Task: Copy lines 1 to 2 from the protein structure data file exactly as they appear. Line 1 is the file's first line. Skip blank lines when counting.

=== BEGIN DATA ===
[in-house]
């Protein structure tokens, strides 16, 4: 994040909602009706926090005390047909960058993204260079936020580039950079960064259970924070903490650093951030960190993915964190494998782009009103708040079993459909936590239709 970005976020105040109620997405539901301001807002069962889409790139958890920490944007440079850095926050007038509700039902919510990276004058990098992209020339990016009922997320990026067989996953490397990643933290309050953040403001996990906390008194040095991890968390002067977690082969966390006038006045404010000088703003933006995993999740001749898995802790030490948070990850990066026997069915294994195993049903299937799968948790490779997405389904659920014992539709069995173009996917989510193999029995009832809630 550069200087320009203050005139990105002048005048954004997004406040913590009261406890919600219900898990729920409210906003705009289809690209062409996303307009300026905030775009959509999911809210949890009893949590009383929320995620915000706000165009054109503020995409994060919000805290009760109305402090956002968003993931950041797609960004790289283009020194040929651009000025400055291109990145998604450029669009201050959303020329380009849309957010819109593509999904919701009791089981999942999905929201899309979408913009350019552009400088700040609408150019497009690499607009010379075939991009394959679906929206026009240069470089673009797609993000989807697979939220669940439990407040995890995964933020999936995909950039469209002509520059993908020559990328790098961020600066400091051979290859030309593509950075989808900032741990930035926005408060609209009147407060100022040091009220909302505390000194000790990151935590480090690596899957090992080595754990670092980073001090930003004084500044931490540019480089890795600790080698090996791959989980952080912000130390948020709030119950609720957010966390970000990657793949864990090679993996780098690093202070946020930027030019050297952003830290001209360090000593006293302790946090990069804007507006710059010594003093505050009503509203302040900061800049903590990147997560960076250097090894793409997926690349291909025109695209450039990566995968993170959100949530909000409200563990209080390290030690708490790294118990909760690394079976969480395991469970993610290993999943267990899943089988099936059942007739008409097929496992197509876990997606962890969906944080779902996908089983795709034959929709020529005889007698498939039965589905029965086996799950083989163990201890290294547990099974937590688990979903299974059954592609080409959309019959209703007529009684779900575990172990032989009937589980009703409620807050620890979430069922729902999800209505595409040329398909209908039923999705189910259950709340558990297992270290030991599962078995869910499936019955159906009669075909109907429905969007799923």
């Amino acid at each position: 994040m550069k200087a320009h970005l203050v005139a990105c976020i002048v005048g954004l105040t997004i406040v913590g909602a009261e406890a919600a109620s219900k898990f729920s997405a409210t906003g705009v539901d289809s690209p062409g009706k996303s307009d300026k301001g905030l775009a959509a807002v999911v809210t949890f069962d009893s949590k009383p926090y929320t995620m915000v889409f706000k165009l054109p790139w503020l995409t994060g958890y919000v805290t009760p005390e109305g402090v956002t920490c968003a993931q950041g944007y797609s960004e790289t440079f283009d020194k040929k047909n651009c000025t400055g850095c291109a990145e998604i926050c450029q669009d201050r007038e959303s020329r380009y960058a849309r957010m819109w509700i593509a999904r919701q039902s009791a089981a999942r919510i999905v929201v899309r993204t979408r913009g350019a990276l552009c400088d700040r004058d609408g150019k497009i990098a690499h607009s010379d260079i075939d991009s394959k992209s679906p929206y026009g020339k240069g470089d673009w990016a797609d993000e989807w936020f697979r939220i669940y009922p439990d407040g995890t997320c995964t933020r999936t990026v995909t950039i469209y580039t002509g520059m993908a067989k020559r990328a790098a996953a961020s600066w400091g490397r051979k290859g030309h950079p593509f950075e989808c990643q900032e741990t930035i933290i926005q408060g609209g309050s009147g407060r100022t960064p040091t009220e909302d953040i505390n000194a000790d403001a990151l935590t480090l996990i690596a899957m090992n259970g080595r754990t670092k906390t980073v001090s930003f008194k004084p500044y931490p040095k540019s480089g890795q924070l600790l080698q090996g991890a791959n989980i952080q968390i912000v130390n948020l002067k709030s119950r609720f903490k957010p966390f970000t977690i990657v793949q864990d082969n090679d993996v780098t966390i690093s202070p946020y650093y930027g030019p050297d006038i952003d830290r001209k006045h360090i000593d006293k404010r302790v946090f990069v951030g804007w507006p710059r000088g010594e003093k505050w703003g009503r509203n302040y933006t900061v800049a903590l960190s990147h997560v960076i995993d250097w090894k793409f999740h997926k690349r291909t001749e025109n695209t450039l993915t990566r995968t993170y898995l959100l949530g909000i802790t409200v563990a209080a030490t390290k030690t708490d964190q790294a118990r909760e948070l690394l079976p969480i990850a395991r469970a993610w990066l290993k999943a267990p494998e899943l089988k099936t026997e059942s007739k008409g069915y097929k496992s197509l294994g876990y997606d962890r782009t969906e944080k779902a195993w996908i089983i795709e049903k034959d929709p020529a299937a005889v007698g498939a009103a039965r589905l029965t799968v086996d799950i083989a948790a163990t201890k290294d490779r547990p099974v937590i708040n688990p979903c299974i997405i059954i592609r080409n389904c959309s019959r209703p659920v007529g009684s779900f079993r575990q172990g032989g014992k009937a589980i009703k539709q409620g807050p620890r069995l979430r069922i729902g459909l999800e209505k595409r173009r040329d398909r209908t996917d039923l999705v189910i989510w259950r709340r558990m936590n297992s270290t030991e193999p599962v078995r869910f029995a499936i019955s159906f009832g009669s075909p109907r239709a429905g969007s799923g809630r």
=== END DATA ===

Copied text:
[in-house]
């Protein structure tokens, strides 16, 4: 994040909602009706926090005390047909960058993204260079936020580039950079960064259970924070903490650093951030960190993915964190494998782009009103708040079993459909936590239709 970005976020105040109620997405539901301001807002069962889409790139958890920490944007440079850095926050007038509700039902919510990276004058990098992209020339990016009922997320990026067989996953490397990643933290309050953040403001996990906390008194040095991890968390002067977690082969966390006038006045404010000088703003933006995993999740001749898995802790030490948070990850990066026997069915294994195993049903299937799968948790490779997405389904659920014992539709069995173009996917989510193999029995009832809630 550069200087320009203050005139990105002048005048954004997004406040913590009261406890919600219900898990729920409210906003705009289809690209062409996303307009300026905030775009959509999911809210949890009893949590009383929320995620915000706000165009054109503020995409994060919000805290009760109305402090956002968003993931950041797609960004790289283009020194040929651009000025400055291109990145998604450029669009201050959303020329380009849309957010819109593509999904919701009791089981999942999905929201899309979408913009350019552009400088700040609408150019497009690499607009010379075939991009394959679906929206026009240069470089673009797609993000989807697979939220669940439990407040995890995964933020999936995909950039469209002509520059993908020559990328790098961020600066400091051979290859030309593509950075989808900032741990930035926005408060609209009147407060100022040091009220909302505390000194000790990151935590480090690596899957090992080595754990670092980073001090930003004084500044931490540019480089890795600790080698090996791959989980952080912000130390948020709030119950609720957010966390970000990657793949864990090679993996780098690093202070946020930027030019050297952003830290001209360090000593006293302790946090990069804007507006710059010594003093505050009503509203302040900061800049903590990147997560960076250097090894793409997926690349291909025109695209450039990566995968993170959100949530909000409200563990209080390290030690708490790294118990909760690394079976969480395991469970993610290993999943267990899943089988099936059942007739008409097929496992197509876990997606962890969906944080779902996908089983795709034959929709020529005889007698498939039965589905029965086996799950083989163990201890290294547990099974937590688990979903299974059954592609080409959309019959209703007529009684779900575990172990032989009937589980009703409620807050620890979430069922729902999800209505595409040329398909209908039923999705189910259950709340558990297992270290030991599962078995869910499936019955159906009669075909109907429905969007799923």